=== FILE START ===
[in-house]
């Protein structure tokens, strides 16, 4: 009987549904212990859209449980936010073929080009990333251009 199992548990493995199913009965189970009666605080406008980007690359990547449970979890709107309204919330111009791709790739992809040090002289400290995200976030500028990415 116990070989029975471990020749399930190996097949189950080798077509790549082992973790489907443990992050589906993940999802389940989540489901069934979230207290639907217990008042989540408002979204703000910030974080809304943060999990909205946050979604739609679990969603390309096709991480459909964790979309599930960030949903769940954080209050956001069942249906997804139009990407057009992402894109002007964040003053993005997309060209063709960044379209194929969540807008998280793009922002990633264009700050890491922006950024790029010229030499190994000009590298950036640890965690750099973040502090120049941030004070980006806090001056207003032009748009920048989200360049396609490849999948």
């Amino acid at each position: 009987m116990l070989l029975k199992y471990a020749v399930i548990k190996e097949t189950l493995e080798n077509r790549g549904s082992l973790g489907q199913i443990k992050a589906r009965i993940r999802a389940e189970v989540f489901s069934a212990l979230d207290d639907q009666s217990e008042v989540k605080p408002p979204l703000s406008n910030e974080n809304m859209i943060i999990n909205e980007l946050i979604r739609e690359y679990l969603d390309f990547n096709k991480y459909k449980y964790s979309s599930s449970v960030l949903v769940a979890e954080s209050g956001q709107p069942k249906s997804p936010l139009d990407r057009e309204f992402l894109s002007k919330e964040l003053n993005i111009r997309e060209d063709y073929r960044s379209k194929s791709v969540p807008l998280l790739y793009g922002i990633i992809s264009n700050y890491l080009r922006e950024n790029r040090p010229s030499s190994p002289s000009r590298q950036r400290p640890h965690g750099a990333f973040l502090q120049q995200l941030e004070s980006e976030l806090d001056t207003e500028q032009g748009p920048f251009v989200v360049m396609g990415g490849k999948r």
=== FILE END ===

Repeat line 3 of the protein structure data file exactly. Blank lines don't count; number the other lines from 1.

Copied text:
């Amino acid at each position: 009987m116990l070989l029975k199992y471990a020749v399930i548990k190996e097949t189950l493995e080798n077509r790549g549904s082992l973790g489907q199913i443990k992050a589906r009965i993940r999802a389940e189970v989540f489901s069934a212990l979230d207290d639907q009666s217990e008042v989540k605080p408002p979204l703000s406008n910030e974080n809304m859209i943060i999990n909205e980007l946050i979604r739609e690359y679990l969603d390309f990547n096709k991480y459909k449980y964790s979309s599930s449970v960030l949903v769940a979890e954080s209050g956001q709107p069942k249906s997804p936010l139009d990407r057009e309204f992402l894109s002007k919330e964040l003053n993005i111009r997309e060209d063709y073929r960044s379209k194929s791709v969540p807008l998280l790739y793009g922002i990633i992809s264009n700050y890491l080009r922006e950024n790029r040090p010229s030499s190994p002289s000009r590298q950036r400290p640890h965690g750099a990333f973040l502090q120049q995200l941030e004070s980006e976030l806090d001056t207003e500028q032009g748009p920048f251009v989200v360049m396609g990415g490849k999948r």